PMS (Premenstrual Syndrome

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Understanding PMS
Premenstrual syndrome (PMS) is a condition that affects a woman’s emotions, physical health, and behavior during certain days of the menstrual cycle, generally just before her menses.

PMS symptoms start five to 11 days before menstruation and typically go away once menstruation begins. The cause of PMS is unknown. However, many researchers believe that a change in hormone levels at the beginning of the menstrual cycle may be to blame. Levels of estrogen and progesterone increase during certain times of the month. An increase in these hormones can cause mood swings, anxiety, and irritability.

Did You Know?
PMS symptoms affect up to 85 percent of menstruating women.
Risk factors for premenstrual syndrome include:

a history of depression or mood disorders, such as postpartum depression or bipolar disorder
family history of PMS
a family history of depression
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Part 2 of 6: Symptoms
Symptoms of PMS
The average woman’s menstrual cycle lasts 28 days. Ovulation (when an egg is released from the ovaries) occurs on day 14 of the cycle. Menstruation (bleeding) occurs on day 28 of the cycle. PMS symptoms can begin around day 14 and last until seven days after the start of menstruation.

Symptoms of PMS are usually mild or moderate. The severity of symptoms can vary by individual and by month. Symptoms of PMS include:

abdominal bloating and pain
sore breasts
acne
food cravings (especially sweets)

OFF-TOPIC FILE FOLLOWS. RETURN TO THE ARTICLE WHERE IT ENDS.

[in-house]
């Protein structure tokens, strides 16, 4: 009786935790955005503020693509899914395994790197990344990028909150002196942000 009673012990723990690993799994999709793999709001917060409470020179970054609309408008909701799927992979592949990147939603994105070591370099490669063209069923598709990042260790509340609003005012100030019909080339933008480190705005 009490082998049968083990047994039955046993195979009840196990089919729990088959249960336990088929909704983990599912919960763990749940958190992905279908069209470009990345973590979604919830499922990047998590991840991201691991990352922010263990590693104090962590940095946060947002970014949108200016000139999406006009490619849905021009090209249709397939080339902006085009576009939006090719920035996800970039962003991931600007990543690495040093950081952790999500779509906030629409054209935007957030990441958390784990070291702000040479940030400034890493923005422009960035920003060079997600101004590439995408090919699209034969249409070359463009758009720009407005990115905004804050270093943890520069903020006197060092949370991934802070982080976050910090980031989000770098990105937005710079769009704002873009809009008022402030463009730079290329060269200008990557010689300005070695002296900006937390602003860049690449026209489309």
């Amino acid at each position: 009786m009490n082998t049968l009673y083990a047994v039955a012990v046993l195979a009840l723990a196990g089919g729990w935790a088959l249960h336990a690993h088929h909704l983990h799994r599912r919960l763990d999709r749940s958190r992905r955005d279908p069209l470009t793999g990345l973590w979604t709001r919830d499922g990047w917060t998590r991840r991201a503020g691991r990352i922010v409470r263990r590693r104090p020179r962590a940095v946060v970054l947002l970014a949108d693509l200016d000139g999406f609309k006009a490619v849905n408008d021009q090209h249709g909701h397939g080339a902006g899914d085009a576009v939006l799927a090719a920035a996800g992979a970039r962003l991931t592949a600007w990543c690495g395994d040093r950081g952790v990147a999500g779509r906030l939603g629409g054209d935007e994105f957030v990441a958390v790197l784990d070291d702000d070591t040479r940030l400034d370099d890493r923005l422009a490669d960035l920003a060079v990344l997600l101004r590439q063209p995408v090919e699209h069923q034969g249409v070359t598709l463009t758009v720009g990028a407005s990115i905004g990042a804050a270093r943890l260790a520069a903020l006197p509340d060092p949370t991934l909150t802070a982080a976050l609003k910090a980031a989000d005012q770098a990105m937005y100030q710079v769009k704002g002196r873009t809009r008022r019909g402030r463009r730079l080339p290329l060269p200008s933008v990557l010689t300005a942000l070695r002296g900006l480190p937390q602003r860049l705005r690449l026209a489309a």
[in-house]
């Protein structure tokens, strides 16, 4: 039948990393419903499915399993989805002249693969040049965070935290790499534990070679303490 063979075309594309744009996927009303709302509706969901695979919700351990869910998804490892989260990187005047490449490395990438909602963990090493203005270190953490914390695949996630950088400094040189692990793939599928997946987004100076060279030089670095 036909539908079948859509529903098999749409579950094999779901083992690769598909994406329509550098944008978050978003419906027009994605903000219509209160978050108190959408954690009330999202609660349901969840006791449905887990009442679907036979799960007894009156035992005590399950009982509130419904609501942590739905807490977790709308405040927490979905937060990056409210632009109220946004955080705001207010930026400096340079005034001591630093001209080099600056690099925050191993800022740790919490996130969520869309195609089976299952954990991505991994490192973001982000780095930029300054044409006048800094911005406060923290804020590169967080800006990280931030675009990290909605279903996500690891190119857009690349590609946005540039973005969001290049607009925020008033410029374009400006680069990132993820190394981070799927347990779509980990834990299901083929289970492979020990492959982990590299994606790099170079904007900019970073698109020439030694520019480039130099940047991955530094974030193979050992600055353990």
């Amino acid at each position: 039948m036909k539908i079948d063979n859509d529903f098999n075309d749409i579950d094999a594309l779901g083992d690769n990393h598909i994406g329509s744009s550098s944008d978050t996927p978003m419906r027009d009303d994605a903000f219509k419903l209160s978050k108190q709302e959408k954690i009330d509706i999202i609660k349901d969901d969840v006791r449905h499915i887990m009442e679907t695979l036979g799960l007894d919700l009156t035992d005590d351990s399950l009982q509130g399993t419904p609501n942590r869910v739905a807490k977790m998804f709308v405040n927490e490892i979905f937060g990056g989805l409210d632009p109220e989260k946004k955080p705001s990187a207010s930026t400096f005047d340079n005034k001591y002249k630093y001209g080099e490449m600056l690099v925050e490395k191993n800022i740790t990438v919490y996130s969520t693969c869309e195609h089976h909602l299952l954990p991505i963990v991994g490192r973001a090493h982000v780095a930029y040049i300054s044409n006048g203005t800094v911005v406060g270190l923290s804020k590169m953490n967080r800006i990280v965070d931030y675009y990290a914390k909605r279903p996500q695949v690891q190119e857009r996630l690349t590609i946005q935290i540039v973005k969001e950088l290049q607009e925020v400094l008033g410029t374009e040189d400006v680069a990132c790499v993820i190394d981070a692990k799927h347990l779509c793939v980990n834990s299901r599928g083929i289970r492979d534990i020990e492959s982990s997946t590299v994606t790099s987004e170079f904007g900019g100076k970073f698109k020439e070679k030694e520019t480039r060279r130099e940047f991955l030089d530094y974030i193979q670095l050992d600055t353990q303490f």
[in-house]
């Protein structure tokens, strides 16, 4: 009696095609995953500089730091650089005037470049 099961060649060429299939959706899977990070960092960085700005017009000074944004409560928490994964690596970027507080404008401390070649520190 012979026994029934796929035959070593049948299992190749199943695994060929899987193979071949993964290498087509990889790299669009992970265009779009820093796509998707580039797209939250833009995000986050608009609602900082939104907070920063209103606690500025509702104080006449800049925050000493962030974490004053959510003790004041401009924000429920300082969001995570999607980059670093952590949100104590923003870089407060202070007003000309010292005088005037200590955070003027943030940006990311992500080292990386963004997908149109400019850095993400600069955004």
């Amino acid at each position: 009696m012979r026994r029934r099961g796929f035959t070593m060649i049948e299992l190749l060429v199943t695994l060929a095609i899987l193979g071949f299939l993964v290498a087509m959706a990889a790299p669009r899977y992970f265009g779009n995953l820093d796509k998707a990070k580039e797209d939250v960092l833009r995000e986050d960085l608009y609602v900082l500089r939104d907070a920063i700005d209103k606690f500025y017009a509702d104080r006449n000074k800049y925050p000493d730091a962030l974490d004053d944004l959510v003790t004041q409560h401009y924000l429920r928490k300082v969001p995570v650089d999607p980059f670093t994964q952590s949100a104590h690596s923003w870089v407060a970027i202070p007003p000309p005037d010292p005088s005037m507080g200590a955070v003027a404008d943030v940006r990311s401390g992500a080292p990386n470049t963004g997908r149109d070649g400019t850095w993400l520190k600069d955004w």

constipation
diarrhea
headaches
sensitivity to light or sound
fatigue
irritability
changes in sleep patterns
anxiety
depression or sadness
emotional outbursts
Part 3 of 6: Visiting the Doctor
When Should You Visit the Doctor?
If physical pain, mood swings, and other symptoms start to affect your daily life, or if your symptoms don’t go away, you should make a doctor’s appointment to have yourself checked for other medical conditions.

Your doctor may ask about any history of depression or mood disorders in your family to determine whether your symptoms are the result of PMS or another condition. Some conditions, such as irritable bowel syndrome, hypothyroidism, and pregnancy, have symptoms similar to PMS. Your doctor may do a thyroid hormone test to ensure that your thyroid gland is working properly, a pregnancy test, and perhaps a pelvic exam to check for any gynecological problems.

Keeping a symptom diary is another way to determine if you have PMS. Use a calendar to keep track of your symptoms and menstruation every month. If your symptoms start around the same time each month, PMS is a likely cause.

Part 4 of 6: Treatment
Easing the Symptoms of PMS
You can’t cure PMS, but you can take steps to ease your symptoms. If you have a mild or moderate form of premenstrual syndrome, treatment options include:

drinking plenty of fluids to ease abdominal bloating
eating a balanced diet to improve your overall health and energy level (eat plenty of fruits and vegetables and reduce your intake of sugar, salt, caffeine, and alcohol)
taking supplements, such as folic acid, vitamin B-6, calcium, and magnesium to reduce cramps and mood swings
sleeping at least eight hours each night to improve fatigue
getting plenty of exercise to decrease bloating and improve your mental health
You can take pain medication, such as ibuprofen or aspirin, to alleviate muscle aches, headaches, and stomach cramping. You can also try a diuretic to stop bloating and water weight gain. Take medications and supplements only as directed and after speaking with your doctor.
Part 5 of 6: Severe PMS
Severe PMS: Premenstrual Dysphoric Disorder
Severe PMS symptoms are rare. Some of the small number of women who have severe symptoms have premenstrual dysphoric disorder (PMDD). PMDD affects between 3 and 8 percent of women.

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